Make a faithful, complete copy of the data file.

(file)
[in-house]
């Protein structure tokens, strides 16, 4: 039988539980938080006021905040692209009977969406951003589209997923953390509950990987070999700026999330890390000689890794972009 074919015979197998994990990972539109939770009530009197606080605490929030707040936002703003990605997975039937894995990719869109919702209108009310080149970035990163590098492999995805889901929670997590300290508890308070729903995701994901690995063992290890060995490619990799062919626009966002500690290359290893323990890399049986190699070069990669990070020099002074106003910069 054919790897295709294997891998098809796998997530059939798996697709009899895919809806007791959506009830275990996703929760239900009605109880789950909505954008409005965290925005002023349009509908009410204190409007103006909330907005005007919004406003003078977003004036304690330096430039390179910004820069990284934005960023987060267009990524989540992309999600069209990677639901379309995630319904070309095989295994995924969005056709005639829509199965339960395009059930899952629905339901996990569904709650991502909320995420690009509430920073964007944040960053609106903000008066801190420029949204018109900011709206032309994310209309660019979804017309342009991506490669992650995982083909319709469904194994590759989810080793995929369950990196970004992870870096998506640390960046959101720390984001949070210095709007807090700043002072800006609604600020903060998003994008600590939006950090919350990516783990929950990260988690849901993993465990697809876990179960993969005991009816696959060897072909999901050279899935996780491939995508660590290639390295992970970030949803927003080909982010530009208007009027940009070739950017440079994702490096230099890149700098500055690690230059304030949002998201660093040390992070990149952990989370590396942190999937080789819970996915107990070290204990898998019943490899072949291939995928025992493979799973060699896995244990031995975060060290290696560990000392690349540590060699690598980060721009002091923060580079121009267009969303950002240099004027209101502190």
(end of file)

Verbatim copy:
[in-house]
């Protein structure tokens, strides 16, 4: 039988539980938080006021905040692209009977969406951003589209997923953390509950990987070999700026999330890390000689890794972009 074919015979197998994990990972539109939770009530009197606080605490929030707040936002703003990605997975039937894995990719869109919702209108009310080149970035990163590098492999995805889901929670997590300290508890308070729903995701994901690995063992290890060995490619990799062919626009966002500690290359290893323990890399049986190699070069990669990070020099002074106003910069 054919790897295709294997891998098809796998997530059939798996697709009899895919809806007791959506009830275990996703929760239900009605109880789950909505954008409005965290925005002023349009509908009410204190409007103006909330907005005007919004406003003078977003004036304690330096430039390179910004820069990284934005960023987060267009990524989540992309999600069209990677639901379309995630319904070309095989295994995924969005056709005639829509199965339960395009059930899952629905339901996990569904709650991502909320995420690009509430920073964007944040960053609106903000008066801190420029949204018109900011709206032309994310209309660019979804017309342009991506490669992650995982083909319709469904194994590759989810080793995929369950990196970004992870870096998506640390960046959101720390984001949070210095709007807090700043002072800006609604600020903060998003994008600590939006950090919350990516783990929950990260988690849901993993465990697809876990179960993969005991009816696959060897072909999901050279899935996780491939995508660590290639390295992970970030949803927003080909982010530009208007009027940009070739950017440079994702490096230099890149700098500055690690230059304030949002998201660093040390992070990149952990989370590396942190999937080789819970996915107990070290204990898998019943490899072949291939995928025992493979799973060699896995244990031995975060060290290696560990000392690349540590060699690598980060721009002091923060580079121009267009969303950002240099004027209101502190």